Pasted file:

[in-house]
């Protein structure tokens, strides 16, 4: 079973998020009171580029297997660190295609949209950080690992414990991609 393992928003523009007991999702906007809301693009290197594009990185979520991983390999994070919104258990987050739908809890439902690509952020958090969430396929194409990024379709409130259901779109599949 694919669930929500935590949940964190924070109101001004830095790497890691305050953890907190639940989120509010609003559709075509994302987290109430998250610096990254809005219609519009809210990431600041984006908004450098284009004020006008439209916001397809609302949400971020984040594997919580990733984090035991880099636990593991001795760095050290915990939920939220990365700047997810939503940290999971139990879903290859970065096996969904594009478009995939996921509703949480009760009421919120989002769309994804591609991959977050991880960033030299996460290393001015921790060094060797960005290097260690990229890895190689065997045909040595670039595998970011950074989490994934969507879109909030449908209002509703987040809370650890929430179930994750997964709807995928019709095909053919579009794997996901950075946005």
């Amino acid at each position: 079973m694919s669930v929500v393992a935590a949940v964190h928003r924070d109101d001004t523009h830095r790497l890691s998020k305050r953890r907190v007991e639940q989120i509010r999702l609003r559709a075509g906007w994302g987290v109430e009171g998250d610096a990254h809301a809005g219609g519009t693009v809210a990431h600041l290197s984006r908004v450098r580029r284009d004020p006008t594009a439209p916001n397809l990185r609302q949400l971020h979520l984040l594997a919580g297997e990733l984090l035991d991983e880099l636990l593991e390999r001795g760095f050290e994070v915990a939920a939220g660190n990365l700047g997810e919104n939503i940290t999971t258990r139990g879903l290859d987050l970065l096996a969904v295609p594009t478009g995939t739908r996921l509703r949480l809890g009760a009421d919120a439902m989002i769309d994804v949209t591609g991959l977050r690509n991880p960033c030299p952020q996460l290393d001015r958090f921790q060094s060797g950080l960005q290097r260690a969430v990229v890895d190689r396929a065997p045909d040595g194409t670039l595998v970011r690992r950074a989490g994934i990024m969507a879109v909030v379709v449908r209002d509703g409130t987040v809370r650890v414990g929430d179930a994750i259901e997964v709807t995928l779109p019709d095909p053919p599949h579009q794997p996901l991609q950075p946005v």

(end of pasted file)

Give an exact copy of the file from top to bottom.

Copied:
[in-house]
């Protein structure tokens, strides 16, 4: 079973998020009171580029297997660190295609949209950080690992414990991609 393992928003523009007991999702906007809301693009290197594009990185979520991983390999994070919104258990987050739908809890439902690509952020958090969430396929194409990024379709409130259901779109599949 694919669930929500935590949940964190924070109101001004830095790497890691305050953890907190639940989120509010609003559709075509994302987290109430998250610096990254809005219609519009809210990431600041984006908004450098284009004020006008439209916001397809609302949400971020984040594997919580990733984090035991880099636990593991001795760095050290915990939920939220990365700047997810939503940290999971139990879903290859970065096996969904594009478009995939996921509703949480009760009421919120989002769309994804591609991959977050991880960033030299996460290393001015921790060094060797960005290097260690990229890895190689065997045909040595670039595998970011950074989490994934969507879109909030449908209002509703987040809370650890929430179930994750997964709807995928019709095909053919579009794997996901950075946005």
């Amino acid at each position: 079973m694919s669930v929500v393992a935590a949940v964190h928003r924070d109101d001004t523009h830095r790497l890691s998020k305050r953890r907190v007991e639940q989120i509010r999702l609003r559709a075509g906007w994302g987290v109430e009171g998250d610096a990254h809301a809005g219609g519009t693009v809210a990431h600041l290197s984006r908004v450098r580029r284009d004020p006008t594009a439209p916001n397809l990185r609302q949400l971020h979520l984040l594997a919580g297997e990733l984090l035991d991983e880099l636990l593991e390999r001795g760095f050290e994070v915990a939920a939220g660190n990365l700047g997810e919104n939503i940290t999971t258990r139990g879903l290859d987050l970065l096996a969904v295609p594009t478009g995939t739908r996921l509703r949480l809890g009760a009421d919120a439902m989002i769309d994804v949209t591609g991959l977050r690509n991880p960033c030299p952020q996460l290393d001015r958090f921790q060094s060797g950080l960005q290097r260690a969430v990229v890895d190689r396929a065997p045909d040595g194409t670039l595998v970011r690992r950074a989490g994934i990024m969507a879109v909030v379709v449908r209002d509703g409130t987040v809370r650890v414990g929430d179930a994750i259901e997964v709807t995928l779109p019709d095909p053919p599949h579009q794997p996901l991609q950075p946005v």